This week I spent a fair bit of time playing in some different RPG’s. Here’s a brief snapshot of the week that was;
On Monday I helped playtest Morgue’s forthcoming superhero adventure for the ICONS system. I had previously created a character by rolling superpowers randomly (love that old-school, V&V feel) and decided on the basis of rolling plant control, animal control and the ability to excrete toxins that I would be the ‘Green Man’ and environmental avenger and super-hippy. It was a pretty wild time, and I must give nods to my fellow heroes for having some great laughs. Our team was entirely dysfunctional with two fairly straight characters (Slade played by Norman and Salamandress played by Jenni) and two kind of lame, oddballs (Robo-Zard was played by James and was particularly memorable for his stalker style antics involving Salamandress) and me of course.
Other than a fondness for the characters, I was reminded just how much a GM has to try and continuously reinforce the role of the game world’s reality and provide some kind of basis for normalcy in an old school supers outing. It can be a continuous and exhausting process depending on the power level of the Supers and the creativeness of the players. Perhaps it’s the difference between a campaign, or long-term game over a short run, but If anything, I think that it reinforced that I prefer super games which deal with origin stories and bring a focus on ‘real-world’ pressures on super characters, over short run, four colour adventures.
On Tuesday I played my ‘Brutal Scoundrel’ in my regular D&D campaign. It’s been several sessions since the TPK and I like the other PC’s, but it seems that we might have to change party roles around and introduce new characters soon in order to replace our ‘healing role’ which was left vacant after a player left the game. We continue to explore a gigantic city cast out of time and magically sealed, overrun by demons, fey, frog-locks, bugbears and many other assorted nasties. The number of factions involved has made me concerned that we may once again find ourselves betrayed and TPK’d but I guess time will tell.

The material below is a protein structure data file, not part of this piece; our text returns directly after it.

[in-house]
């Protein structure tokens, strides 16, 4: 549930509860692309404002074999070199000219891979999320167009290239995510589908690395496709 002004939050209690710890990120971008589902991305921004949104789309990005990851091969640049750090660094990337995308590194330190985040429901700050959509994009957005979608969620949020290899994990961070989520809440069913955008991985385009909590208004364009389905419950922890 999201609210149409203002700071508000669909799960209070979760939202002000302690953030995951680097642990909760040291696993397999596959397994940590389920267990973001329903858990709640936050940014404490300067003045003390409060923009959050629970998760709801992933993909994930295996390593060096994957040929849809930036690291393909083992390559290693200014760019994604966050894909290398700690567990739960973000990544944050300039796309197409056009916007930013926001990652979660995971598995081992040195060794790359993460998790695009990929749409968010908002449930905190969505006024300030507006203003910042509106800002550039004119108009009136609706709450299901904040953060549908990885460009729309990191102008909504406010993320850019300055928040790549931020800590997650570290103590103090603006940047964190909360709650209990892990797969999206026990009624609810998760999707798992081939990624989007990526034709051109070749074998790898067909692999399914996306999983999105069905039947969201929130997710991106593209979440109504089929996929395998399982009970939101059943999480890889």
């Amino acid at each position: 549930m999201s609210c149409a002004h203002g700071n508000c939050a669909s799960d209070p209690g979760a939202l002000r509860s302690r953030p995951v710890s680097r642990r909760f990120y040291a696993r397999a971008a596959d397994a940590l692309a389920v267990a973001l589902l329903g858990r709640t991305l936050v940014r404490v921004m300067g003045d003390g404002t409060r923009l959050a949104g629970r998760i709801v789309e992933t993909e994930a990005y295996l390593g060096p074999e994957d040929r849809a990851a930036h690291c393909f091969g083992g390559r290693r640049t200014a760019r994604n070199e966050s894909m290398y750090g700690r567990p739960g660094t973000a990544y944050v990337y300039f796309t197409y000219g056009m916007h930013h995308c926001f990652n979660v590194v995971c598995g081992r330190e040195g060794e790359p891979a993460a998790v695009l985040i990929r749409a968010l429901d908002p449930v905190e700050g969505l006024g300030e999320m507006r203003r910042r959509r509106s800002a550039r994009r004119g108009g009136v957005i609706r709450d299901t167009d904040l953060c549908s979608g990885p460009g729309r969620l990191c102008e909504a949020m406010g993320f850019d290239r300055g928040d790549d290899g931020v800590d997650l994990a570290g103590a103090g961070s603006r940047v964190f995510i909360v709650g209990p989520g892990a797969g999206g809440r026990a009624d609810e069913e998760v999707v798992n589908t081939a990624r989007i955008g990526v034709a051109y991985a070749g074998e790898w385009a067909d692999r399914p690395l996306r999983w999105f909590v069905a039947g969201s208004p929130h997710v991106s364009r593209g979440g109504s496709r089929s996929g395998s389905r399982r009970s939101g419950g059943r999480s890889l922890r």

Last week we were ambushed by bugbears who referred to us as 'noobs', which I guess is true, but certainly made me feel like it was a very long road ahead. Without any bushcraft capabilities, and obviously being at the low end of the power scale in this setting (or else it'll be a short campaign) I pondered whether there was any point in trying clever strategies or trying to do anything but blindly walk into one encounter after another and hope that we can beat it. After all, everything else in the setting is likely more powerful and more in tune with the local environment than we are, so unless the GM is willing to give our ideas and plans a credence that defies the perscription of our level, he or she is unlikely to let us gain any real advantage over the NPC's.
We have our first actual serious, non-combat, interaction with NPC’s next week and it's possible the group will shatter and fragment when given the opportunity to find different motivations . I think that from this game I took away the need to use pace appropriately in order to try to reveal a story of this scope.
On Thursday I played Dr. Ivan Borkovsky, a Czech Archeologist on expedition to Meso-America in 1914, in Call of Cthulhu. We spent almost the entire session making characters (well, talking about making characters and other things) and finding our way to an ominous and largely undiscovered ancient, overgrown Mayan city. Fortunately my fellow explorers were sufficiently outlandish in their antics that my Dr. Borkovsky was actually fairly buttoned down, despite my outrageous accent (I guess that balances out my Green Man mischief on Monday). The group is heavily armed, but on the basis of the scenario build-up so far, I fear that Dr. Borkovsky is unlikely to live long enough to publish his paper on the lost city…